It’s beyond any question that Bill Nicholson is the most successful manager Tottenham Hotspur has employed. In 16 years at the helm ‘Billy Nick’ secured a League Championship, three FA Cup and two League Cup wins. Spurs became the first club in the 20th century to complete the mythical Double and there was European glory to accompany the domestic success too with Nicholson overseeing the first British side to win a European trophy – the Cup Winners Cup in 1963 – then adding the UEFA Cup nine years later for good measure.
His managerial record is well-known whilst most football fans have only vague knowledge of Bill Nicholson the player. Sadly his exploits on the field are not so comprehensively documented, though during a long career he did manage to break one national record that’s unlikely to ever be superseded. Bill Nicholson’s time as a player earned England recognition and a League Championship medal at Tottenham under Arthur Rowe – the man whose achievements he would later eclipse. But two external factors stopped him hitting greater heights. War broke out when Nicholson was just 20 and looking to establish himself in the Tottenham first team. During the conflict he guested for several sides including Newcastle United, but by the time he returned to the White Hart Lane set up in 1946 some of his best playing years had been lost.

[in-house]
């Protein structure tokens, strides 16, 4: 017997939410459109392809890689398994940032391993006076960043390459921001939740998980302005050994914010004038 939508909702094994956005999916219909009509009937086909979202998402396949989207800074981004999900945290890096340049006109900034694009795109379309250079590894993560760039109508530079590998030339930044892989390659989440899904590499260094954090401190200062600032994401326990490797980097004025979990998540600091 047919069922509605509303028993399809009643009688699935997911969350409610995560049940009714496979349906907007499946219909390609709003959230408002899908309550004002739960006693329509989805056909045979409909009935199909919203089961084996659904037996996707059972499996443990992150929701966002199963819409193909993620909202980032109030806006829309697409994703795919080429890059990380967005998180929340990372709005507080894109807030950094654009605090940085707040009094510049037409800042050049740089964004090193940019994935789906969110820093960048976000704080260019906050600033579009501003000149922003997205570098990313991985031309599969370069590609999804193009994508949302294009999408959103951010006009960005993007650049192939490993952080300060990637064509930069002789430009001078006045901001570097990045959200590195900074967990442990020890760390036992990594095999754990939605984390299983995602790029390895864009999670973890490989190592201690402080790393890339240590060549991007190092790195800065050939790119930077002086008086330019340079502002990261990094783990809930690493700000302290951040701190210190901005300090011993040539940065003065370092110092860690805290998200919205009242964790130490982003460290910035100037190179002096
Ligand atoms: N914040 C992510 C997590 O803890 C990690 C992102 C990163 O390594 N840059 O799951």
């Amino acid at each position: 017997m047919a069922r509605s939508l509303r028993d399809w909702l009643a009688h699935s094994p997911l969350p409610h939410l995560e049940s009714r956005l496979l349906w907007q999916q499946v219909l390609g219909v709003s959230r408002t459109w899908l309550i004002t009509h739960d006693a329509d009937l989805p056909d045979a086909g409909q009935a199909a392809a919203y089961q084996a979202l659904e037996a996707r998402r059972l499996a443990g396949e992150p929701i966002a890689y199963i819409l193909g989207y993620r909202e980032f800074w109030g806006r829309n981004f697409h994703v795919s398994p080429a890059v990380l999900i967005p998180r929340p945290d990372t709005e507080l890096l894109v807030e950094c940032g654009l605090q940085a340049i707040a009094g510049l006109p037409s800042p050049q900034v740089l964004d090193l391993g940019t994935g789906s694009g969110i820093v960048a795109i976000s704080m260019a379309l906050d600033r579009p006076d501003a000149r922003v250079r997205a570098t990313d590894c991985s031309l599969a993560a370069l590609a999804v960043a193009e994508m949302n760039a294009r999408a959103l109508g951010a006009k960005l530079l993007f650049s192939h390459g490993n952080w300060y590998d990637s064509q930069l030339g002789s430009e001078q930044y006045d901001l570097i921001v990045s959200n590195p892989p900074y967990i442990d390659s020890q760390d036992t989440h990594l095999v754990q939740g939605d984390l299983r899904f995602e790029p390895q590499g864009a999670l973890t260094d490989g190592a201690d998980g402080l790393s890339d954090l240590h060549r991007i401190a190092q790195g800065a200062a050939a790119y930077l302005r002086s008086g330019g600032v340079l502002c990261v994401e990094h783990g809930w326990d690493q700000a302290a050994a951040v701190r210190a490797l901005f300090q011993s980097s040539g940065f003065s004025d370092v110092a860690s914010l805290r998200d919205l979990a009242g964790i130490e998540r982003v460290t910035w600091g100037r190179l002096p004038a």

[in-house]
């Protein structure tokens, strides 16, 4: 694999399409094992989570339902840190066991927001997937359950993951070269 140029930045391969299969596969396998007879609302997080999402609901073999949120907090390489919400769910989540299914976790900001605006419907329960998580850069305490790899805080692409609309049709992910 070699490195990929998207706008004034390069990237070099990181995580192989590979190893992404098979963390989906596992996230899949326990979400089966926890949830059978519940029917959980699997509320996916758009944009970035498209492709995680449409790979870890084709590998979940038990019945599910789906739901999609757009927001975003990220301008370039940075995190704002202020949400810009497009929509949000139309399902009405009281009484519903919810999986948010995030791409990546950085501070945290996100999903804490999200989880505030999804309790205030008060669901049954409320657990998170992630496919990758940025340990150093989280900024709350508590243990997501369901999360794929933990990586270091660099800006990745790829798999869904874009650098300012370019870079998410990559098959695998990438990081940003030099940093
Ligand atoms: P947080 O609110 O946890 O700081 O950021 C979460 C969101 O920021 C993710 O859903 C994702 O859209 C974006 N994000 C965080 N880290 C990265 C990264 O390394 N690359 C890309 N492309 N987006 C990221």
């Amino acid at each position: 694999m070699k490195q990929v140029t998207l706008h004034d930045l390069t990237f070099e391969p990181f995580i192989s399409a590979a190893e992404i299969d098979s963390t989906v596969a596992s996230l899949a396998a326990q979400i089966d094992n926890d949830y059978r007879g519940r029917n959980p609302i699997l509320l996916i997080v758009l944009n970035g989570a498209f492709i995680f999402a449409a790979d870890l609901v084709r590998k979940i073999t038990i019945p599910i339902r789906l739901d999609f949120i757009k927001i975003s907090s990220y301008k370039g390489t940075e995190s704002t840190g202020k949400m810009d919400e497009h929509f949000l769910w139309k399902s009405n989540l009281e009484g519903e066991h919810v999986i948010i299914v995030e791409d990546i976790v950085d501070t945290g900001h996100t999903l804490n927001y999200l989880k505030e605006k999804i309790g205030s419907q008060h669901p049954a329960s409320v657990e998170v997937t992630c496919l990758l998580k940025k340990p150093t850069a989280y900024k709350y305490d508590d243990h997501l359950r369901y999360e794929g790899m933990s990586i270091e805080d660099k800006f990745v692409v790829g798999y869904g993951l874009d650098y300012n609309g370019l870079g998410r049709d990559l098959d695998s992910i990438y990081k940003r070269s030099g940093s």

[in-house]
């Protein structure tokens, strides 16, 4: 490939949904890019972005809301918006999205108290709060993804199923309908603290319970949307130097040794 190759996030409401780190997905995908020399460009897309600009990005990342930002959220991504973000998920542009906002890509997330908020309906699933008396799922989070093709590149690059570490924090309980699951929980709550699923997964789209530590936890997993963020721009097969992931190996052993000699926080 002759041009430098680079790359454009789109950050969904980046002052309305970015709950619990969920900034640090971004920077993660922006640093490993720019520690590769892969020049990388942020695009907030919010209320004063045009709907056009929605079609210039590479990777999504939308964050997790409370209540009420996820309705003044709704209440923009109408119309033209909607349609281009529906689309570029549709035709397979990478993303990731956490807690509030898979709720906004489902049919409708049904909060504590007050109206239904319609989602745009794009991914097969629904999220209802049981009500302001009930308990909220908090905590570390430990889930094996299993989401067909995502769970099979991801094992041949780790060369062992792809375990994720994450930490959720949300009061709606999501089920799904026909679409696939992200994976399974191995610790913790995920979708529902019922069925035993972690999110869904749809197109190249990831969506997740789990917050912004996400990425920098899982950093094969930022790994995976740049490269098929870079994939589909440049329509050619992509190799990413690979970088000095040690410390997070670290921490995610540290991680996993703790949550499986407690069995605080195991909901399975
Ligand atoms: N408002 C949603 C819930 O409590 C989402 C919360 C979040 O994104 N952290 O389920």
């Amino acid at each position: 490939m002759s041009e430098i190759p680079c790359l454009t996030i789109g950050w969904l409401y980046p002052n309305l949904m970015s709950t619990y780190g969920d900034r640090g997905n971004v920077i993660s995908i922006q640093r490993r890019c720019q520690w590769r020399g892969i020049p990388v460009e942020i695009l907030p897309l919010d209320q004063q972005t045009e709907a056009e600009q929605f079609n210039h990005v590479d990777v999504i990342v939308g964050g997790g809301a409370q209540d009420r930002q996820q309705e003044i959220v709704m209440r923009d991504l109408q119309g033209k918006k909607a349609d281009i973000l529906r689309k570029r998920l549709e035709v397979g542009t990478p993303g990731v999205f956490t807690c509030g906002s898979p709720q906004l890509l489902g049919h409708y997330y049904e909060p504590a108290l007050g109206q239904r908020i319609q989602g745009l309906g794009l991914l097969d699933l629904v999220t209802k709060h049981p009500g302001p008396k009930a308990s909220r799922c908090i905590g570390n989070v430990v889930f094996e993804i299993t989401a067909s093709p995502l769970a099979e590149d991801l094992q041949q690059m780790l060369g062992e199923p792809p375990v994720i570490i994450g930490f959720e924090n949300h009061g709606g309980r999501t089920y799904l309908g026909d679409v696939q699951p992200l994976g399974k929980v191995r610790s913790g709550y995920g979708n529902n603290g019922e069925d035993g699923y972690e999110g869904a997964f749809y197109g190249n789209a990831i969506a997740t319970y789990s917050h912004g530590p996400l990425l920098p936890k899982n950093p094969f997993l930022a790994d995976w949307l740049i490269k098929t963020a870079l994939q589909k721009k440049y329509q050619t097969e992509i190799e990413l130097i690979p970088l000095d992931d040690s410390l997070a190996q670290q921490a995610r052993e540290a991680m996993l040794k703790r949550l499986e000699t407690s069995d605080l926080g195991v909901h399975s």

His other barrier to a long-term England career came in the shape of Billy Wright who held an exclusive claim to Nicholson’s right half position within the national set up. Caps were harder to come by back then; this was all played out in the days before endless friendlies or the inception of the European Championship, and at a time when players wouldn’t dream of dropping out of the England squad with questionable injuries. Wright became a national hero and won a record 105 full caps with Nicholson forced to watch from the sidelines.
The bare stats of his international career read as one game played, one goal scored: impressive but not exactly unique when you consider those are figures shared by, among others, Francis Jeffers, David Nugent and Paul Goddard. With Billy Wright sitting out England’s friendly against Portugal in 1951, Nicholson stepped in and scored with his very first touch of the ball. The official timing is set at 19 seconds although some reports have marked it down as 29 – either way it remains the fastest goal scored by an England player on his debut and will clearly take some beating. Wright came back into the team for the next game and didn’t miss a further international until 1959, by which time Nicholson’s playing days were over.
Within the Tottenham ranks Bill Nicholson was one of the cornerstones of Rowe’s side that won back to back titles – the Second Division in 1949-50 followed by the League Championship itself the following year. Clearly there was a great teacher at the helm with both Nicholson and Alf Ramsey graduating from the ‘push and run’ side to forge brilliant managerial careers.